Five Approaches To Literacy In Correctional Education, Thom Gehring, Gary H. Sherwin May 2006

Five Approaches To Literacy In Correctional Education, Thom Gehring, Gary H. Sherwin

Wisdom in Education

This article introduces literacy from a few “big picture” perspectives, and then reviews five paradigms that have shaped the teaching and learning of literacy in residential confinement institutions for juveniles and adults. The paradigms are specific to correctional education, but they will be familiar to all alternative teachers and advocates of literacy instruction.


To Wonder, Wander, And Linger In The World Of Standardized Testing, Randall Wright, Alayne Sullivan May 2005

To Wonder, Wander, And Linger In The World Of Standardized Testing, Randall Wright, Alayne Sullivan

Wisdom in Education

The standards movement began as a nobly-intended effort to establish a core curriculum—a template of knowledge and skills that would guide teaching and learning across the K-12 curriculum. Our attempts to standardize curriculum may have unintended and deleterious side-effect: The atrophying of the mind’s natural tendencies for exploratory play and inherently imaginative dimensions. This paper engages us in a critical remembering of our pedagogical relationships with children. It reminds us of children’s ways of being and asks how we might engage them in a rigorous appreciation of curricular literacies without thwarting their wonderful wanderings. Ultimately, we worry ...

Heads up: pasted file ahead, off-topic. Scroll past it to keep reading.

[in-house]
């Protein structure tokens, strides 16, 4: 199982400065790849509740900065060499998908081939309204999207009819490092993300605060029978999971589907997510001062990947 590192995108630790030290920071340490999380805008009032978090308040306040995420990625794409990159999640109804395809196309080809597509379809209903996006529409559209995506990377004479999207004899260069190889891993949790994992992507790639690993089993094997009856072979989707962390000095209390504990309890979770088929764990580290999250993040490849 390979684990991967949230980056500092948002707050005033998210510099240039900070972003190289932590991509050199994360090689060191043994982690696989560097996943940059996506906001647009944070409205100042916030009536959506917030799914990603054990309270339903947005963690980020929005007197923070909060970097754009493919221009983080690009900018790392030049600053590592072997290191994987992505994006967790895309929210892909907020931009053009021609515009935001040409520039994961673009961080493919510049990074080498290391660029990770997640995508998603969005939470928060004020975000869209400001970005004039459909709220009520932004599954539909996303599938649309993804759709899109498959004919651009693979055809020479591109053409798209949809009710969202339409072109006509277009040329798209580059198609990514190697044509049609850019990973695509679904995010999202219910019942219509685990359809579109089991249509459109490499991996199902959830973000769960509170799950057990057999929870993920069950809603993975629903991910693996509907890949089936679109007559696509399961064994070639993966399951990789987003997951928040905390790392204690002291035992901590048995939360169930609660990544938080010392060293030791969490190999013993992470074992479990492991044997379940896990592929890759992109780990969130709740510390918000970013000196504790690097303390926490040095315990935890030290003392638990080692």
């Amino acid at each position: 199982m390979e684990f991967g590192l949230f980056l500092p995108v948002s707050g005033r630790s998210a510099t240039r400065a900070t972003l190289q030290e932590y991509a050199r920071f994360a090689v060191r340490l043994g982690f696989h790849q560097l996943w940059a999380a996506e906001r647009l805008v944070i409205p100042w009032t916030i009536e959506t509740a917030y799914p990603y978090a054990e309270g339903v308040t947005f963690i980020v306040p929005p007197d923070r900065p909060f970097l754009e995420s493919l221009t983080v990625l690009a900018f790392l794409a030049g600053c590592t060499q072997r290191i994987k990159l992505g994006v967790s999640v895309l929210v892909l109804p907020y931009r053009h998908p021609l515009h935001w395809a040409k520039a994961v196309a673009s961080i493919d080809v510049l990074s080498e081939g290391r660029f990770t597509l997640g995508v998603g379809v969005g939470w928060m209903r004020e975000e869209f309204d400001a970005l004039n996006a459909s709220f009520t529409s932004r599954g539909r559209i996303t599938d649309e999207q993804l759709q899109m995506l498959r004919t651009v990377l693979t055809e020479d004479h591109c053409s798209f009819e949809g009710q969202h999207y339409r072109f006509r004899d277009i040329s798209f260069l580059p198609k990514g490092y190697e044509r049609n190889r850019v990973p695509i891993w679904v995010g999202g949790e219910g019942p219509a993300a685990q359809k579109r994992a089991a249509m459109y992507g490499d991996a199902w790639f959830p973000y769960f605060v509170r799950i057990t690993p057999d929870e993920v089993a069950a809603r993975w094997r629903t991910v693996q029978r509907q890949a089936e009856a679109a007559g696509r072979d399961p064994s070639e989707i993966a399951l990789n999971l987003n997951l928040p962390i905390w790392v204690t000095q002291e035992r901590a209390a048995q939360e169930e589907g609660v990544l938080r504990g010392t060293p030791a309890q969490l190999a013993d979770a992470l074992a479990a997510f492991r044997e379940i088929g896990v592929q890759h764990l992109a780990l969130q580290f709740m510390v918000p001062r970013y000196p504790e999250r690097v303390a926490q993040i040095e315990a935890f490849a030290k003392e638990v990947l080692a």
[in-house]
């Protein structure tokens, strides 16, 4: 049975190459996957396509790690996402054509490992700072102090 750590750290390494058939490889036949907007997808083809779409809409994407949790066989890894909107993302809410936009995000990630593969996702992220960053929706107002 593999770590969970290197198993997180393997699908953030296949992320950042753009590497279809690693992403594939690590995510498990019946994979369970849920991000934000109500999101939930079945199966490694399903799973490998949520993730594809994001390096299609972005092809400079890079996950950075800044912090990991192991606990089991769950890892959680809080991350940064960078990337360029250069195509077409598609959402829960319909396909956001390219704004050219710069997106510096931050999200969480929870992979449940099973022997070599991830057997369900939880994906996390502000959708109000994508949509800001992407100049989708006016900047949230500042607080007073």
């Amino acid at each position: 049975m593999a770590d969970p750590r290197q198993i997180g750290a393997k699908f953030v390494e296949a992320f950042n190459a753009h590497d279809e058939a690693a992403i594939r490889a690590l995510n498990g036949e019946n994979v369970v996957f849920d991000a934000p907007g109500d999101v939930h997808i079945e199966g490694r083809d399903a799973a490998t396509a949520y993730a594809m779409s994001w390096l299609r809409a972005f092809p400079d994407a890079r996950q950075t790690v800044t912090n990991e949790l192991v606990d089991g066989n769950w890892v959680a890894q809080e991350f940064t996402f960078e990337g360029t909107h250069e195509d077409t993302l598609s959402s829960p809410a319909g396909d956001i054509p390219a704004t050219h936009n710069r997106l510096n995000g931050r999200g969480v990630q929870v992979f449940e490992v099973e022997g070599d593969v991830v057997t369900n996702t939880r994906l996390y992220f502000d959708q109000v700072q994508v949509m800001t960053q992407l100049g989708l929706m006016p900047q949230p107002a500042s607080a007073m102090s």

High-Stakes Testing And Special Populations, Gary H. Sherwin, Todd Jennings May 2005

High-Stakes Testing And Special Populations, Gary H. Sherwin, Todd Jennings

Wisdom in Education

This opinion paper critically examines the use of high-stakes testing on special populations. Without appropriate accommodations, standardized exams are not valid for some students with special needs. Unfortunately, many classroom teachers who must initiate testing accommodations lack knowledge of appropriate accommodations and regularly fail to provide the necessary testing accommodations. The deficit understanding of testing accommodations makes comparisons between classrooms, schools, and districts invalid since some scores loose validity. Solutions specific to standardized testing and students with special needs are offered and a more encompassing solution to the problems incurred from these tests when used for high-stakes is suggested.


High-Stakes Testing And Assessment: One Is Not The Other, Enrique Murillo, Alayne Sullivan May 2005

High-Stakes Testing And Assessment: One Is Not The Other, Enrique Murillo, Alayne Sullivan

Wisdom in Education

Since the institution of the common school and the advent of universal education, Americans have placed tremendous faith in public schools. Public education cultivates an informed citizenry, one of the pillars of a liberal democracy. But more importantly, schools are a repository for our common dreams of human potential and individual self-actualization. Because they so thoroughly shape the lives and life-chances of our youth, school issues are freighted with an emotional charge. Education remains the last fully public American institution, one in which millions of students cast their common lot daily and strive to become better readers, better citizens, better ...